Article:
sexual advances," he said.
Shrivasta said he feels the uni-
versity is handling the situation
"This is the last possible thing
that could be brought out about the
administration. The information
needs to get out so they can move
on," Shrivasta said.

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Continued from page 1
Congress to say this is not the type
of art we want to sponsor with gov-
ernment funds," Friedman said.
Joan Lowenstein, a lecturer in
the department of communications,
"The government can say we
won't fund something that doesn't
meet our criteria - whether it be
pornographic or politically incor-
rect," she said. "It is free to do this
as long as it doesn't do so because of
race or gender."
Rene Lemar, the executive direc-
tor of the Ann Arbor Artist's Co-
op, said the amendment limits all
"Arts in general shouldn't be
ruled over by censorship laws.
We're seeing less and less govern-
ment money for grants in arts as it
is," he said.
Lowenstein called Helms'
amendment ambiguous and unclear.
"Limiting funding in any cate-
gory is dangerous. They are limiting,
Continued from page 1
male lays its eggs, it also injects a+
virus-like particle, and this particle
targets selectively only one type of
cell. (That type of cell) poses theI
greatest danger to the one type ofi
"What is fascinating is that only+
one type of cell is destroyed and ev-
erything else is intact and can grow.
So when the fly larva is mature, the
wasp feeds on it," he said.
So, the question looms, what
could the benefits of isolating this
type of cell be? Rizki wouldn't
elaborate on specific applications,
Continued from page 1
complaints filed regarding this in-
cident support the assertion that po-
lice acted appropriately.
Hinte argued that there are no
dead-end hallways in the CRISP
area of Angell Hall, where the ar-
rest took place, and that police
could not have known at the time
that the suspect had an outstanding
"That leads me to believe both
of those things are false," Hinte
The advisory committee also
criticized an article in the Daily. The
article, which appeared on Sept. 18,
"suggests that the officers drew
their weapons while chasing -the
suspect," according to the report.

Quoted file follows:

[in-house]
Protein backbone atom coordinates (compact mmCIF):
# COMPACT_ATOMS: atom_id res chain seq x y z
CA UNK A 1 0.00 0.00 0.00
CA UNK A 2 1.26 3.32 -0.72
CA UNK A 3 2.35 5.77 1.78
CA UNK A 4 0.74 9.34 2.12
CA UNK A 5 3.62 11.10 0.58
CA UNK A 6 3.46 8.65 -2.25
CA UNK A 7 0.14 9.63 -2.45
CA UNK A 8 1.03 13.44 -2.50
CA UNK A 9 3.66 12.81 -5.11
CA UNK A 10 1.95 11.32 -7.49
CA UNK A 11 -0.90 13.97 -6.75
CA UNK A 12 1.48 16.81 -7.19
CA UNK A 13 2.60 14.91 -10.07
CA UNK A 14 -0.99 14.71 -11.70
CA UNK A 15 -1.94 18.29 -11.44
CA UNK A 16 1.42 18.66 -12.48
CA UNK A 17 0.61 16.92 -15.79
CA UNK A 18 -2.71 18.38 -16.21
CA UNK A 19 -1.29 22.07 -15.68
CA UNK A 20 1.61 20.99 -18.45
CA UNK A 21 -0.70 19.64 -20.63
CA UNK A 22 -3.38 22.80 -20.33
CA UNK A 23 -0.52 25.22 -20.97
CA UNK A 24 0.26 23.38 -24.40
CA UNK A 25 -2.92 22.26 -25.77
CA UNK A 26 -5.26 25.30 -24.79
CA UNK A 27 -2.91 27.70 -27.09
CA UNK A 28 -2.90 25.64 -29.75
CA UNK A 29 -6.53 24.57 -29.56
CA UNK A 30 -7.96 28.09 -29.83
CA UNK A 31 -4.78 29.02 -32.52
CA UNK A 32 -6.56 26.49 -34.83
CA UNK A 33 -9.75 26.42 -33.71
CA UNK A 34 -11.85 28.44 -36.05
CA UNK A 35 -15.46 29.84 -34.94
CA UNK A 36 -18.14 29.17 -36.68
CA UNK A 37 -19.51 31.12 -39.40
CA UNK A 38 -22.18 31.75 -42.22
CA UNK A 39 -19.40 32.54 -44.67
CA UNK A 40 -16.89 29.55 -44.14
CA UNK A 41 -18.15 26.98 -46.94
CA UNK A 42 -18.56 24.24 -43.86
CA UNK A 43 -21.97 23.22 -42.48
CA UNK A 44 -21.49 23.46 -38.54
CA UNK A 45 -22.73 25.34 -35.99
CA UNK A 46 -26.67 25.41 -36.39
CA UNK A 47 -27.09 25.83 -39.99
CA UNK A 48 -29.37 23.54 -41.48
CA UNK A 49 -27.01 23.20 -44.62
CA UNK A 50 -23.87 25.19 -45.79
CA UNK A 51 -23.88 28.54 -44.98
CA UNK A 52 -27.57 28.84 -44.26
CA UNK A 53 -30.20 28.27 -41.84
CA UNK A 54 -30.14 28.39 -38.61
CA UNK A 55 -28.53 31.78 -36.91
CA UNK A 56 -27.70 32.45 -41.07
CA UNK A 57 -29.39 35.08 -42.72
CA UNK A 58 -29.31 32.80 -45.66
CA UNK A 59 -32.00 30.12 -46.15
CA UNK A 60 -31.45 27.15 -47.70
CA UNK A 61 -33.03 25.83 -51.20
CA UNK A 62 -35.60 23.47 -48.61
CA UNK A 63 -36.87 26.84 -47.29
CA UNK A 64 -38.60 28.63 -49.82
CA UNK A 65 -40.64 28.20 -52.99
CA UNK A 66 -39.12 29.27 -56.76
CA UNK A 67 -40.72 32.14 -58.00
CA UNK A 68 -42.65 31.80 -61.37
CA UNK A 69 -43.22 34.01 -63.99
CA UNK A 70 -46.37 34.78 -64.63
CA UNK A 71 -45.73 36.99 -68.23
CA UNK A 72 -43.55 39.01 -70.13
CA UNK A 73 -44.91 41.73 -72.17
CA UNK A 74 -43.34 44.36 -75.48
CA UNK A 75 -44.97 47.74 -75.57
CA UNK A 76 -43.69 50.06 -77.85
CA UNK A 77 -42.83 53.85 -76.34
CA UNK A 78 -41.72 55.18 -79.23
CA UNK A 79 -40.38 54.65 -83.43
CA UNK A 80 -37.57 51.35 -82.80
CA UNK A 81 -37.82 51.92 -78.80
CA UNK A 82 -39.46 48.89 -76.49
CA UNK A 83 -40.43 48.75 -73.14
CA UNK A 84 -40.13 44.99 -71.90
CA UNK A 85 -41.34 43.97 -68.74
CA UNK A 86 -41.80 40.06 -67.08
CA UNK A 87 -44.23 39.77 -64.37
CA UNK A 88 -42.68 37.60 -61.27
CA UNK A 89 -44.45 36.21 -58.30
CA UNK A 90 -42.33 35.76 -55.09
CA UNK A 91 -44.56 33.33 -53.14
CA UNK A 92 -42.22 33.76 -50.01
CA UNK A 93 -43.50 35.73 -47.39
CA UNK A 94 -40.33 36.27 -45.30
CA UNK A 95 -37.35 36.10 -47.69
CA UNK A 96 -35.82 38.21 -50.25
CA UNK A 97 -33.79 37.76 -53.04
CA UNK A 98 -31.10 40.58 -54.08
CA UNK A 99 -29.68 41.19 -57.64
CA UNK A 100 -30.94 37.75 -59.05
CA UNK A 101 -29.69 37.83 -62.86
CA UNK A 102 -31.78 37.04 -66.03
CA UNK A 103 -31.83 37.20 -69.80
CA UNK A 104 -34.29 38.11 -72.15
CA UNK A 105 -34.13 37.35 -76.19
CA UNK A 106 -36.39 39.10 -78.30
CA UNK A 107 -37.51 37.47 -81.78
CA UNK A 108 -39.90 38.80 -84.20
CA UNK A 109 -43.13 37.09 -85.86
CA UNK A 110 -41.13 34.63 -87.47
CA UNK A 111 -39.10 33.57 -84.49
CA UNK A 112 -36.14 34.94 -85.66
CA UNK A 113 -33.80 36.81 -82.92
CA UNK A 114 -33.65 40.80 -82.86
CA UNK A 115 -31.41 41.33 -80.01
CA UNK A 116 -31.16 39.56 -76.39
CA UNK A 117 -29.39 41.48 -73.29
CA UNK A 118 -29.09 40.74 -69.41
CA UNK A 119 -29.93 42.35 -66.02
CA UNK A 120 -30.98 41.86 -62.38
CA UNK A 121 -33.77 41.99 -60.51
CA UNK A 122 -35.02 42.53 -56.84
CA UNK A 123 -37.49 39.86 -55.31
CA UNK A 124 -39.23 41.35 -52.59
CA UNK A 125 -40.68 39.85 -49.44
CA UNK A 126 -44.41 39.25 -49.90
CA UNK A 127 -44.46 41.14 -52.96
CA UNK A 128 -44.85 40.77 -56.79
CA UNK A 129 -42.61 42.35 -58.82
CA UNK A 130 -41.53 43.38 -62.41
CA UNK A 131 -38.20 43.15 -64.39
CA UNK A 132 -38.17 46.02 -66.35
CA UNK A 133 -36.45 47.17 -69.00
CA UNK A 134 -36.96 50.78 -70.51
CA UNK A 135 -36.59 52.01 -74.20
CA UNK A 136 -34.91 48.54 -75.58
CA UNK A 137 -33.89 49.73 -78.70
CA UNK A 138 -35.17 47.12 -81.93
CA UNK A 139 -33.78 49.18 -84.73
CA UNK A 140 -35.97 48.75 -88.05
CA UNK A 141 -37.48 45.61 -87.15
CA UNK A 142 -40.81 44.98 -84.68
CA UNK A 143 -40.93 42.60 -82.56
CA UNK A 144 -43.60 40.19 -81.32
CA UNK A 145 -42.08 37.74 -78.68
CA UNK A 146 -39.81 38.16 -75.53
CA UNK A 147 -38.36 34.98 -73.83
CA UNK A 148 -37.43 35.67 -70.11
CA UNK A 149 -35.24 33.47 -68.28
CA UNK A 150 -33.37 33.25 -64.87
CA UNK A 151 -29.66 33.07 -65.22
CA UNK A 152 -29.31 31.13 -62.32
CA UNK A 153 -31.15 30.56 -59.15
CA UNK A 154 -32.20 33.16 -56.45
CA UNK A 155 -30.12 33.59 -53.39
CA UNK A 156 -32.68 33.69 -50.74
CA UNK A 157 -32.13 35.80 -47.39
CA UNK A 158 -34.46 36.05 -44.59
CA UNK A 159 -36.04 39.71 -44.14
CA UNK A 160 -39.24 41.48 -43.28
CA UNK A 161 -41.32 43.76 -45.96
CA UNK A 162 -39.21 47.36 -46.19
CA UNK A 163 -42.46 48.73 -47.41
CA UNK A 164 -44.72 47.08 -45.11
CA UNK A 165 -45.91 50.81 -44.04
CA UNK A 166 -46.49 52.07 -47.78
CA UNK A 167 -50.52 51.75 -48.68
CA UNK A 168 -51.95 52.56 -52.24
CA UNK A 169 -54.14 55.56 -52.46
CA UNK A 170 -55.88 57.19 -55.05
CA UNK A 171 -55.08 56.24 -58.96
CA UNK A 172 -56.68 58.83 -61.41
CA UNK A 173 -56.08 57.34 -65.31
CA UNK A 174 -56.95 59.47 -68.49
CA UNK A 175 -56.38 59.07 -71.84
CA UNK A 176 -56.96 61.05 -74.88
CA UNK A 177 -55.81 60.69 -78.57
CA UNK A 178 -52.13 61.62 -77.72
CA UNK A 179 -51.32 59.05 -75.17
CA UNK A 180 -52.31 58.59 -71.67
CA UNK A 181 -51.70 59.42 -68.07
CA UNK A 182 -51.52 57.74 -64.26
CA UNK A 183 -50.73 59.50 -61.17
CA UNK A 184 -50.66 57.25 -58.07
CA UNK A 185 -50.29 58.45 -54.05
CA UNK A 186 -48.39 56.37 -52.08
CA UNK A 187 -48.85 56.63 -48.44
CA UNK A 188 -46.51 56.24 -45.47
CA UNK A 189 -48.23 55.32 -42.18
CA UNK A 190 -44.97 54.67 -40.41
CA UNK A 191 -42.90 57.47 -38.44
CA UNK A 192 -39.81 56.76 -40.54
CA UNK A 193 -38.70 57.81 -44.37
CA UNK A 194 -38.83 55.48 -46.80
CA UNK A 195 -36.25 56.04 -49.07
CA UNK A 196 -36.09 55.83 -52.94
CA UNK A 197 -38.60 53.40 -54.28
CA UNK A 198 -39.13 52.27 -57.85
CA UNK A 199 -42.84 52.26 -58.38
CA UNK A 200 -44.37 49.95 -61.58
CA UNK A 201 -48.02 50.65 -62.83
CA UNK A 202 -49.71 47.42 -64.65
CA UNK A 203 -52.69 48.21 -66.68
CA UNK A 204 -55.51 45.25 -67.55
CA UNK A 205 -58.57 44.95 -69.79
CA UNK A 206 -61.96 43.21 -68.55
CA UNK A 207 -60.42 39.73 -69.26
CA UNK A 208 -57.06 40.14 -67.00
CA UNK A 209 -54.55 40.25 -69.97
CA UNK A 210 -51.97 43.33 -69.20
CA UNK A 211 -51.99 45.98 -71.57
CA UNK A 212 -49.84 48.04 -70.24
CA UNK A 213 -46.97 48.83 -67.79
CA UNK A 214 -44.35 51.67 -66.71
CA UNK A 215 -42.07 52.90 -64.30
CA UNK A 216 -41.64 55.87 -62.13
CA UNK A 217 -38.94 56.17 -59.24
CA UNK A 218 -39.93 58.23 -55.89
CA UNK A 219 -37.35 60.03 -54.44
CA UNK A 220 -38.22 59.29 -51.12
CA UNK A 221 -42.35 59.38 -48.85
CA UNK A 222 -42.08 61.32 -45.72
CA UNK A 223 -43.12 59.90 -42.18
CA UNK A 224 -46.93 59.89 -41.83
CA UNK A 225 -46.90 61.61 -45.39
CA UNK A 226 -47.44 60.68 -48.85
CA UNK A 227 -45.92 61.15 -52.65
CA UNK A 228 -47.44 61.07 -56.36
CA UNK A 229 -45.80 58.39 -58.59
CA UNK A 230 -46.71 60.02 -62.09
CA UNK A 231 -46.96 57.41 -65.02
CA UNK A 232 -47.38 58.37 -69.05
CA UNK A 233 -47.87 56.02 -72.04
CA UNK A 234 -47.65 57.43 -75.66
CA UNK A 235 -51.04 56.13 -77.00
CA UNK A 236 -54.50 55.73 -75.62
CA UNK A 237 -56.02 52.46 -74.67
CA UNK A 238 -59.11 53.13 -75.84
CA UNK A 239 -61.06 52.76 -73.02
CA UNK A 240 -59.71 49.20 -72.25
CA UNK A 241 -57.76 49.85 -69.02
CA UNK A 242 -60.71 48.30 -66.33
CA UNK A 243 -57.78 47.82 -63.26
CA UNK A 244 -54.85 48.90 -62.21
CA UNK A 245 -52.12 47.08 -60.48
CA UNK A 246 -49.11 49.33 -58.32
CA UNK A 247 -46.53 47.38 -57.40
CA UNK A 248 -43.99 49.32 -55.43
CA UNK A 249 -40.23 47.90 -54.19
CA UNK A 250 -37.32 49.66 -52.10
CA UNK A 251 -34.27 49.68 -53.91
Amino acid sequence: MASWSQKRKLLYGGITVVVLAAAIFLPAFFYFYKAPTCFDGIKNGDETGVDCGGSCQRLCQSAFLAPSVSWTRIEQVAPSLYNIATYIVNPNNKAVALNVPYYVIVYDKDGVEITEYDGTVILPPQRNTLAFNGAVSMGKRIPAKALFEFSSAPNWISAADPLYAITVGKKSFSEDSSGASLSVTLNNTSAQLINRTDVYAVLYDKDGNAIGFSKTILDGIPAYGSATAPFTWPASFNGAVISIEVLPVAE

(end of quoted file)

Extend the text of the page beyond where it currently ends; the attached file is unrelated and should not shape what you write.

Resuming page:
things that aren't well defined. It is
dangerous to have terms limiting
what kind of art will be acceptable
to people because people should
have the right to decide that for
themselves," she said.
Despite her reservations about
Helms' amendment, Lowenstein
said the government must limit
"The government doesn't have
the money to fund every type of art.
'I have grave doubts
about the
constitutionality of
this measure'
- John Frohnmayer
NEA chair
But the art they do fund should be
based on merit and not on political
strategies like it is for Jesse
Helms," she said.
Lemar said the government's
reach only extends so far.
"They can take away money for
grants, but they can't take away our
but he gave a general idea of the
"Is there any application to this
one type of phenomenon? I thought
about it. If the wasp in nature can
target this specific cell for destruc-
tion it is quite feasible that all the
molecular know-how in biology,
this can be used to target other kinds
of cells in other insects and other
organs to control them. This is just
a biological possibility," he said.
The Rizkis plan to allow re-
searchers in other areas to use what
they have found to develop applica-
tions, and will continue to concen-
trate on their research in insect
Officers in fact drew their guns
only during the arrest.
The article read: "... officers -
with semi-automatic pistols drawn
- arrested a suspected felon yester-;
day ... after a cross-campus chase on
While it absolved the officers
involved of all wrongdoing, the
committee said it "intends to re-
view in detail the firearms and re-
lated training provided for DPSS
officers and to insure that the offi-
cers have sufficient guidelines and
training covering the drawing of
weapons and the safety of persons in
the area."
It also suggested that DPSS im-
plement a policy of witness identi-
fication and obtain signed state-
ments from witnesses at the scenes
of incidents.

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cite ic 'gan : ail